I remember that day extremely well.
It was the day that ended the German Democratic Republic….the fall of the wall.
It was also the end to an extremely peaceful revolution in a country that, by every sense of the definition, was as far from democratic as one can imagine.
For weeks, if not months, we had been witnessing trains full of refugees from East Germany arrive in Southern Germany. They took every opportunity they had to leave. It started through Hungary, with the Hungarian government not really stopping anyone who wanted to leave and then it extended to Czechoslovakia. Who doesn’t remember the German embassy in Prague overrun with hundreds of refugees. Women, children, infants, men. People climbing over the fence in the dark of the night.
Our foreign minister, Genscher, appearing on the balcony telling all that they would be brought to West Germany.
And then November 9 came.
I was home in the afternoon. My parents at work. Since we lived only steps from the border, truly, I was able to get East German television (we were in West Germany) . There was a news conference and Italian journalist asked if people could leave the country. There had been an lot of jibberish talking going on.
And it was said “everyone with a passport can leave the country”.
I called my father.
A man who had spent 13 years as a political prisoner in East Germany. Who hadn’t seen his home in over 30 years.
“That can’t be right,” he said.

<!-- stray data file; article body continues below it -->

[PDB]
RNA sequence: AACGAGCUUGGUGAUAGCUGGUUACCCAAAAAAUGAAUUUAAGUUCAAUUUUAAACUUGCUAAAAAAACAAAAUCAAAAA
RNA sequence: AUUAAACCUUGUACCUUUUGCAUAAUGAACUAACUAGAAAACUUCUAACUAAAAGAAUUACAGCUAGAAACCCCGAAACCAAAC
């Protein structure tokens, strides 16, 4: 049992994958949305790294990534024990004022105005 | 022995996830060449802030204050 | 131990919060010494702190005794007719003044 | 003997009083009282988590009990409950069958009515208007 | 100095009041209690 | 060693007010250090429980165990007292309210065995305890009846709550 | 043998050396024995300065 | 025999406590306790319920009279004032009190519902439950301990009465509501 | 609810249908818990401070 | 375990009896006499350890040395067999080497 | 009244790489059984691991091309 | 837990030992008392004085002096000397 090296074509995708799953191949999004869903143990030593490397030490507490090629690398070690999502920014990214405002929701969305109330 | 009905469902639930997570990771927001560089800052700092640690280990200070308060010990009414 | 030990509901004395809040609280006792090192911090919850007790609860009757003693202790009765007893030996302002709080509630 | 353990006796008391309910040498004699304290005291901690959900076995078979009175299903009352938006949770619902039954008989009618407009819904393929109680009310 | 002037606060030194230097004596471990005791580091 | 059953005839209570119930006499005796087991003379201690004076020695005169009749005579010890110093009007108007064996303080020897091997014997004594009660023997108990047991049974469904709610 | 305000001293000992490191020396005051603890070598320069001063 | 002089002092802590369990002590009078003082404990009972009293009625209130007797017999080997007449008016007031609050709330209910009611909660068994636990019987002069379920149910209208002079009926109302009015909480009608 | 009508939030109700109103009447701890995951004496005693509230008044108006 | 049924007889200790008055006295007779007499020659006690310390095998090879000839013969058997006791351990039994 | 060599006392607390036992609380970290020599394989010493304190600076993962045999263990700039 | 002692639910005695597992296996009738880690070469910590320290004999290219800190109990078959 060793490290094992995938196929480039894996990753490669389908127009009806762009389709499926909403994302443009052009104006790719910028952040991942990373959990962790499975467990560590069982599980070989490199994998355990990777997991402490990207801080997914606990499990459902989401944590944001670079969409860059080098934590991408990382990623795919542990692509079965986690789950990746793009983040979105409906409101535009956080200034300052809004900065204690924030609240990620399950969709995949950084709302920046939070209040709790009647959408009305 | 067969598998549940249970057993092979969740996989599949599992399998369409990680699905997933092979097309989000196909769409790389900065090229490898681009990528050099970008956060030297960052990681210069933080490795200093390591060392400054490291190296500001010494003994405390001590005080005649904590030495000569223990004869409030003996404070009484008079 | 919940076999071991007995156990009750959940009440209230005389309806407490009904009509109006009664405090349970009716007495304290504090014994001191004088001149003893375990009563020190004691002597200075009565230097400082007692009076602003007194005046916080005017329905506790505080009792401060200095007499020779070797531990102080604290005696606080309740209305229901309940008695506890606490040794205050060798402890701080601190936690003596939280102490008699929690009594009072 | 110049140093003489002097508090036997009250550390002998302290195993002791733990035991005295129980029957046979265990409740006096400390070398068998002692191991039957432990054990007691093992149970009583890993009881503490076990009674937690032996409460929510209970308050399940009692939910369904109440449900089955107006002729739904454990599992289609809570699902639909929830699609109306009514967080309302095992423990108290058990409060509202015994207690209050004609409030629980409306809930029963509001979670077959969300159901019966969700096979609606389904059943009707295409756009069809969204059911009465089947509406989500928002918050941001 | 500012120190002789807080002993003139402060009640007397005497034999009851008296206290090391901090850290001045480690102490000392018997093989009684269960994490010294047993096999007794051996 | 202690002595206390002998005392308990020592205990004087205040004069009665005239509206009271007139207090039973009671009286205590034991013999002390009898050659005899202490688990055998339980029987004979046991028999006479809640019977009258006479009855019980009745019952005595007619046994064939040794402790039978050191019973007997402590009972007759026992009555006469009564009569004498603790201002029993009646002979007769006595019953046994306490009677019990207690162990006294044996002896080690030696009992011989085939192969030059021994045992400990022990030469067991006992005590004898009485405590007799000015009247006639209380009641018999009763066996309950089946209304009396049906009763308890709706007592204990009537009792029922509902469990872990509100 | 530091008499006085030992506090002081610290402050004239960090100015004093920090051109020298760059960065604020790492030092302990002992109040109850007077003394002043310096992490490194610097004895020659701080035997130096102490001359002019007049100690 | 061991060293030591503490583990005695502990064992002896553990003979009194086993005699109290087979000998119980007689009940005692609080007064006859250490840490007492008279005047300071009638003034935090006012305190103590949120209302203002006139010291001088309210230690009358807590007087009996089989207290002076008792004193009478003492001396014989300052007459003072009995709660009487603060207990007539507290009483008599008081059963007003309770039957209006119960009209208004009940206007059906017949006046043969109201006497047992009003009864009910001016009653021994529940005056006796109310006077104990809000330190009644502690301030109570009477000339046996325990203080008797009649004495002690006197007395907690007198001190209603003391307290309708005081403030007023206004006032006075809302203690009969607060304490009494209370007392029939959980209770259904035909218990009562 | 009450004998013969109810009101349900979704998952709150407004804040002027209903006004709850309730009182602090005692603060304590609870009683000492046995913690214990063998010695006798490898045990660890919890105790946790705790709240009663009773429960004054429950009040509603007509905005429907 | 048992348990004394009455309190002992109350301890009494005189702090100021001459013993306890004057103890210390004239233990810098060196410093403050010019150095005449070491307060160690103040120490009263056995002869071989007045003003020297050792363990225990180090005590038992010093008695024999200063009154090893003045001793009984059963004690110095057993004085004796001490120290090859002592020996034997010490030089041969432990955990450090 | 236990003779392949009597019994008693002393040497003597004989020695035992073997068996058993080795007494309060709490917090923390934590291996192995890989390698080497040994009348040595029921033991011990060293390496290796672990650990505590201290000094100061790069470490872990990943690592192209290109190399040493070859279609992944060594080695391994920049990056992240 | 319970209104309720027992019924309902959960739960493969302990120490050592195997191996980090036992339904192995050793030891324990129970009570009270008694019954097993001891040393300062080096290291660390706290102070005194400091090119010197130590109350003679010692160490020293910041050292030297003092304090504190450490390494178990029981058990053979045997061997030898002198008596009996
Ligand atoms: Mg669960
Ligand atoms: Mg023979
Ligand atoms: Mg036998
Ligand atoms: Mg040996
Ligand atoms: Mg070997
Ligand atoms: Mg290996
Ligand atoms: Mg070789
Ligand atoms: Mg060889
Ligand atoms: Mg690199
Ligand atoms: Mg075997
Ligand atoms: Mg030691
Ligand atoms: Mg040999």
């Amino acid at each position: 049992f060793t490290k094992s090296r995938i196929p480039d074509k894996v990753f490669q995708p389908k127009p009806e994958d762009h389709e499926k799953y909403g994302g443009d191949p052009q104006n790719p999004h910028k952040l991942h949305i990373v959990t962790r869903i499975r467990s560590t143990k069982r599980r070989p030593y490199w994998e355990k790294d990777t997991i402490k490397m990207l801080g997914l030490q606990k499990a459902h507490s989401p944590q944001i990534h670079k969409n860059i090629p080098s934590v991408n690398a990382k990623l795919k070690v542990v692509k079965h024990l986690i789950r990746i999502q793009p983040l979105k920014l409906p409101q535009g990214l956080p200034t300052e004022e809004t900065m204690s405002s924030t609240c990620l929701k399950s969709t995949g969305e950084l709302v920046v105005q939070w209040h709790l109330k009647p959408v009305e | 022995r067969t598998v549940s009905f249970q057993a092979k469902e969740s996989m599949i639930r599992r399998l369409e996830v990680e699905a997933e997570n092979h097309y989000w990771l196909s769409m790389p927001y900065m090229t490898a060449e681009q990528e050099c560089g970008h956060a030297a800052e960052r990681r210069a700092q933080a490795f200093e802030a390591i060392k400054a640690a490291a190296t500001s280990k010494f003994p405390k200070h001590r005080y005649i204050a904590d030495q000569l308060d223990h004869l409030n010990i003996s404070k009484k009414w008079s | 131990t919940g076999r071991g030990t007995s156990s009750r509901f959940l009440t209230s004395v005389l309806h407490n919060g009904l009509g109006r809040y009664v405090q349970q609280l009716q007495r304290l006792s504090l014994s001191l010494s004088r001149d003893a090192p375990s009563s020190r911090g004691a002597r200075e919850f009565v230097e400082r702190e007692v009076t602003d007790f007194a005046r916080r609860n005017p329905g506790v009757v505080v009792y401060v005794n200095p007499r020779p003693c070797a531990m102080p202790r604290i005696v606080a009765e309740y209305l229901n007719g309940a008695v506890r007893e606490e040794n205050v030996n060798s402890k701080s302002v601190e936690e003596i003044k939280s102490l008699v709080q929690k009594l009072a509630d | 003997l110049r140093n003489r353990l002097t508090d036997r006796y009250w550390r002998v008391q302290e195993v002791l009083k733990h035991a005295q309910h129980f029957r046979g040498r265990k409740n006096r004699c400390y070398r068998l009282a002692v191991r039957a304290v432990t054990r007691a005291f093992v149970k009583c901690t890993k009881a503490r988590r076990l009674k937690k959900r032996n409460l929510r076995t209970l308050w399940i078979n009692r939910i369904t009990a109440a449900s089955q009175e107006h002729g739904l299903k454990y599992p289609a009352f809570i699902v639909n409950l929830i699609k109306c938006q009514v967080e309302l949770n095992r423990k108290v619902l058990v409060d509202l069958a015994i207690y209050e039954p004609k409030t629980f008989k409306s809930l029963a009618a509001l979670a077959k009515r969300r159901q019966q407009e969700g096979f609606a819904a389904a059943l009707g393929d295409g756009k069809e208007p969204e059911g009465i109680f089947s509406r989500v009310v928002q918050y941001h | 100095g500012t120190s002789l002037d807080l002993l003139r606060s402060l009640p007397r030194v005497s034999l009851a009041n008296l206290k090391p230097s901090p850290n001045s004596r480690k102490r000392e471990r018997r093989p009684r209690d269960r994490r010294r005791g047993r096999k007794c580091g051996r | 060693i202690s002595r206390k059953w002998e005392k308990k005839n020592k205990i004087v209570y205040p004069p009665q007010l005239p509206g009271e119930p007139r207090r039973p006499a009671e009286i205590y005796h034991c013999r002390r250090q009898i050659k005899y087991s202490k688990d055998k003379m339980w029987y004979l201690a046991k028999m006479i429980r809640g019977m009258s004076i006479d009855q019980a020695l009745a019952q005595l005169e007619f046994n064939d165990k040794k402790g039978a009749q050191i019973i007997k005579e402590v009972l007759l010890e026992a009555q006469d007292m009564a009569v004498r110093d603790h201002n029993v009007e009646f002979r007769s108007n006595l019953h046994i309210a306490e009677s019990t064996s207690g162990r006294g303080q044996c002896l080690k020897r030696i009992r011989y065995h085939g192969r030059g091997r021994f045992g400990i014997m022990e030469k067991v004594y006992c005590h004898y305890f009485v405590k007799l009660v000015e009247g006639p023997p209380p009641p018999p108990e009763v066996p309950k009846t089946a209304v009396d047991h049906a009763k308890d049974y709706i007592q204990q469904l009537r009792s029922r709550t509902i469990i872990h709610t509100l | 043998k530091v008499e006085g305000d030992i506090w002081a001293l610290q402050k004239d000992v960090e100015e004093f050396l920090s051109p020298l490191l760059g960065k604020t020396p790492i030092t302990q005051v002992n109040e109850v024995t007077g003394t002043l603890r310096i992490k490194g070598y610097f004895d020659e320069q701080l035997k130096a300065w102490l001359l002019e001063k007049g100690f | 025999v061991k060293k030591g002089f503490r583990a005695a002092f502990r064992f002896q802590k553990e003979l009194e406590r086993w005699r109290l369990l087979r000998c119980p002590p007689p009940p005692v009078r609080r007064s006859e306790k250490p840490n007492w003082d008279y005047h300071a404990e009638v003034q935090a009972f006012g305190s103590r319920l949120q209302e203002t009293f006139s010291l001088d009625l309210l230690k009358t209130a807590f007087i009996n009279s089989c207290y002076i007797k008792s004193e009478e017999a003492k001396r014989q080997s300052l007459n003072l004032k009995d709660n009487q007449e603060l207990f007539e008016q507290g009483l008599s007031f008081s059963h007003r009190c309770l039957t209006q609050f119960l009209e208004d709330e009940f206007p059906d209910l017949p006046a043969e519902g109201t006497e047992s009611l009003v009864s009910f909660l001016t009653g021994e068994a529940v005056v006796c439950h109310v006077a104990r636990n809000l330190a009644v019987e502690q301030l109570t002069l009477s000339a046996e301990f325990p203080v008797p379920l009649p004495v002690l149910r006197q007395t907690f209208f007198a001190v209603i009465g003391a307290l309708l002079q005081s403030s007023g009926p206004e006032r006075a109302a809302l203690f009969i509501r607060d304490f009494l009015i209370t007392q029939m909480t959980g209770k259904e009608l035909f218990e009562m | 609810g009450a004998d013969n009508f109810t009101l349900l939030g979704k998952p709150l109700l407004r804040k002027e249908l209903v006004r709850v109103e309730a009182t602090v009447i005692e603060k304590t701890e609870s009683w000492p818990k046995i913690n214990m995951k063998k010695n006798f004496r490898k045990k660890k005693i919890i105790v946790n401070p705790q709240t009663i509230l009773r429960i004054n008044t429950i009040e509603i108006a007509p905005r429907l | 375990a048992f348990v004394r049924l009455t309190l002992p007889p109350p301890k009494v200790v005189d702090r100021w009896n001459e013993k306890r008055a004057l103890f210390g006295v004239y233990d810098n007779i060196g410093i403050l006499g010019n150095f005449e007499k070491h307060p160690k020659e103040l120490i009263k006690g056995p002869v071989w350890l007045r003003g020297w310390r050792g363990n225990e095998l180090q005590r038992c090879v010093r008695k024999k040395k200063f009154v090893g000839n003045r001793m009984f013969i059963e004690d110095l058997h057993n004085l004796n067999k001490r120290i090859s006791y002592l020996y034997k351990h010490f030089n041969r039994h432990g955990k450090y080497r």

I looked at the television, at the footage of people walking toward the border, be it the wall or their local border.
“No, they aren’t kidding dad.”
My father only closed his office twice. He didn’t even close it when I was born, he just dropped my mom off at the hospital.
The rest of the day was spent watching TV and then later going out side and greeting the rows and rows and rows of Trabbis arriving in our village.
When I read my father’s STASI file 3 years ago, my favorite sentence was the following: “Even after 10 years of re-education measurements, Prisoner XXXX is still a supreme enemy of our free and democratic nation.”
My father spent many years in solitary confinement. My father got almost all of his teeth pulled in torture. My father NEVER lost his inner freedom.
My father never broke. November 9, 1989 was a very special day for him.
I miss home today.
Here are my parents with their favorite child and a piece of the wall, removed by my sister, who lived in Berlin, the night of November 9, 1989.